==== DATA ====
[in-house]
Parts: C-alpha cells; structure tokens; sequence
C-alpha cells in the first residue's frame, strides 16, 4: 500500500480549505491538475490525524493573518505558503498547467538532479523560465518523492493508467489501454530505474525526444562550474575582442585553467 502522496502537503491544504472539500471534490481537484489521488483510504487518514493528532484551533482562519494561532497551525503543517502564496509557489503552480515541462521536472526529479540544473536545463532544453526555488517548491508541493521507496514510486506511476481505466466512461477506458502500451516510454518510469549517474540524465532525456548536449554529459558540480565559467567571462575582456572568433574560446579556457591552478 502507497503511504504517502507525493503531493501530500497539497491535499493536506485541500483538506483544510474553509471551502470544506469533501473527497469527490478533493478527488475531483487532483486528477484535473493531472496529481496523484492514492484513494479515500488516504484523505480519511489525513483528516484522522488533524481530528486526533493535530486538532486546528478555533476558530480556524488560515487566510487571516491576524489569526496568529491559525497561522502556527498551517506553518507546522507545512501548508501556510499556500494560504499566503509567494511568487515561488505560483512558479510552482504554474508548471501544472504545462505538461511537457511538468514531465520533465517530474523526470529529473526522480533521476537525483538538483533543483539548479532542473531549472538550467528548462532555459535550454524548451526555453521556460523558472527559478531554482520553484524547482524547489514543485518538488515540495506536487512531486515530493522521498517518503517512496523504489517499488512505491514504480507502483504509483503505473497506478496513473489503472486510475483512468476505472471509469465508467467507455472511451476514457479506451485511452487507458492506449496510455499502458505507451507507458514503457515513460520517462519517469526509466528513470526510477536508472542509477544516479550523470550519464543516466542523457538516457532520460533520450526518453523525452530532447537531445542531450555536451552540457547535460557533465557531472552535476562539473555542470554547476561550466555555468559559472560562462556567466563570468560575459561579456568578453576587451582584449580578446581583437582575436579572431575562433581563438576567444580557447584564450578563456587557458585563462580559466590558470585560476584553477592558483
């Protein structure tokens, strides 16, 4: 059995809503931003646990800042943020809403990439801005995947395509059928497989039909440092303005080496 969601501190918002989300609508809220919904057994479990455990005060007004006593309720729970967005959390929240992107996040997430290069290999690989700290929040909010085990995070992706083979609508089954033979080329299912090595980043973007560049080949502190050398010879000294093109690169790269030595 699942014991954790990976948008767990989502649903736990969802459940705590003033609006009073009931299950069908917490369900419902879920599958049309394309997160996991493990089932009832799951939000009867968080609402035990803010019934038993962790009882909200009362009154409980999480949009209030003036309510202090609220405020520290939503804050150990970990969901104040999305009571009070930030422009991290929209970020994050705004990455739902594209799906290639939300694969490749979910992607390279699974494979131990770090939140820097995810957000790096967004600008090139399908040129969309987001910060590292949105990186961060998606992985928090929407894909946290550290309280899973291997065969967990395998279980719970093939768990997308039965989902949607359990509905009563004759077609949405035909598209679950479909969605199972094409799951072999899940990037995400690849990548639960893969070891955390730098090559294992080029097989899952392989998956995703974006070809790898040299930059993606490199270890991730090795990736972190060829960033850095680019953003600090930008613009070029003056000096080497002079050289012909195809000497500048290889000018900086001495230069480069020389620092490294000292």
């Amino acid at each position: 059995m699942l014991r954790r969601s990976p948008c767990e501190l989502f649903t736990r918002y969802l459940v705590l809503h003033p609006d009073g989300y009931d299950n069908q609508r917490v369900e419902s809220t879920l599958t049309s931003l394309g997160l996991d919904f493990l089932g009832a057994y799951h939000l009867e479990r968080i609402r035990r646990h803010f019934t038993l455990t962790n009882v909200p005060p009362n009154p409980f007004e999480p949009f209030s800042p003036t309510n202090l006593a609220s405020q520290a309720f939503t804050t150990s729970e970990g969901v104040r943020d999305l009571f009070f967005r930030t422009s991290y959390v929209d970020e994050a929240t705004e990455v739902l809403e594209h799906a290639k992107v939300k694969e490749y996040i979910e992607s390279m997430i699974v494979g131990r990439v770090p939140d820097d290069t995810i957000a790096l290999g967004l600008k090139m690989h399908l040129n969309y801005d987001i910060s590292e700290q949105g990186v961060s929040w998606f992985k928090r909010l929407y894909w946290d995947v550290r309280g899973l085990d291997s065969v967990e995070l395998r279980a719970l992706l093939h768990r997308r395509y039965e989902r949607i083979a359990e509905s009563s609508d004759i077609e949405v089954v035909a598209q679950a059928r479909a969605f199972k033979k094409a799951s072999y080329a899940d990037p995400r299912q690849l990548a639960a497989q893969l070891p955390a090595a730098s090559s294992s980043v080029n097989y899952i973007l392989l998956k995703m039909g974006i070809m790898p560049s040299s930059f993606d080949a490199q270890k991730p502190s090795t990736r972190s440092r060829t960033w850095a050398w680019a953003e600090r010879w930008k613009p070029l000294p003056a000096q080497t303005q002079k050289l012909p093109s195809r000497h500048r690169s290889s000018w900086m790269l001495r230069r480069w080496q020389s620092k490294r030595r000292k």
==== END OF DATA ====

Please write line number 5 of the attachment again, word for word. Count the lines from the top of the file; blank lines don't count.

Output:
């Amino acid at each position: 059995m699942l014991r954790r969601s990976p948008c767990e501190l989502f649903t736990r918002y969802l459940v705590l809503h003033p609006d009073g989300y009931d299950n069908q609508r917490v369900e419902s809220t879920l599958t049309s931003l394309g997160l996991d919904f493990l089932g009832a057994y799951h939000l009867e479990r968080i609402r035990r646990h803010f019934t038993l455990t962790n009882v909200p005060p009362n009154p409980f007004e999480p949009f209030s800042p003036t309510n202090l006593a609220s405020q520290a309720f939503t804050t150990s729970e970990g969901v104040r943020d999305l009571f009070f967005r930030t422009s991290y959390v929209d970020e994050a929240t705004e990455v739902l809403e594209h799906a290639k992107v939300k694969e490749y996040i979910e992607s390279m997430i699974v494979g131990r990439v770090p939140d820097d290069t995810i957000a790096l290999g967004l600008k090139m690989h399908l040129n969309y801005d987001i910060s590292e700290q949105g990186v961060s929040w998606f992985k928090r909010l929407y894909w946290d995947v550290r309280g899973l085990d291997s065969v967990e995070l395998r279980a719970l992706l093939h768990r997308r395509y039965e989902r949607i083979a359990e509905s009563s609508d004759i077609e949405v089954v035909a598209q679950a059928r479909a969605f199972k033979k094409a799951s072999y080329a899940d990037p995400r299912q690849l990548a639960a497989q893969l070891p955390a090595a730098s090559s294992s980043v080029n097989y899952i973007l392989l998956k995703m039909g974006i070809m790898p560049s040299s930059f993606d080949a490199q270890k991730p502190s090795t990736r972190s440092r060829t960033w850095a050398w680019a953003e600090r010879w930008k613009p070029l000294p003056a000096q080497t303005q002079k050289l012909p093109s195809r000497h500048r690169s290889s000018w900086m790269l001495r230069r480069w080496q020389s620092k490294r030595r000292k």